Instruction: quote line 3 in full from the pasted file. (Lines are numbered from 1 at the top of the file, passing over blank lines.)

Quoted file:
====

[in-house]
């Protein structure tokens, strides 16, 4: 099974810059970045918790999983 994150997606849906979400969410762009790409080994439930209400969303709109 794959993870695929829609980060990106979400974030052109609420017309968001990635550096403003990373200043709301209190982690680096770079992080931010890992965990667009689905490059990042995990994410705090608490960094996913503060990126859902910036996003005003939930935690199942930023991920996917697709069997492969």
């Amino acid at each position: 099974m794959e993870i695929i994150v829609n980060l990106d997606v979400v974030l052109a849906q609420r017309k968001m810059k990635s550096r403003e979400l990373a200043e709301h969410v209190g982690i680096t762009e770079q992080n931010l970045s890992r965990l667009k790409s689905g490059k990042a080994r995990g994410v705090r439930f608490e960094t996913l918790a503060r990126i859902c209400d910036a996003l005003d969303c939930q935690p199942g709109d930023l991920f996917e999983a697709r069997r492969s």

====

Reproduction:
């Amino acid at each position: 099974m794959e993870i695929i994150v829609n980060l990106d997606v979400v974030l052109a849906q609420r017309k968001m810059k990635s550096r403003e979400l990373a200043e709301h969410v209190g982690i680096t762009e770079q992080n931010l970045s890992r965990l667009k790409s689905g490059k990042a080994r995990g994410v705090r439930f608490e960094t996913l918790a503060r990126i859902c209400d910036a996003l005003d969303c939930q935690p199942g709109d930023l991920f996917e999983a697709r069997r492969s």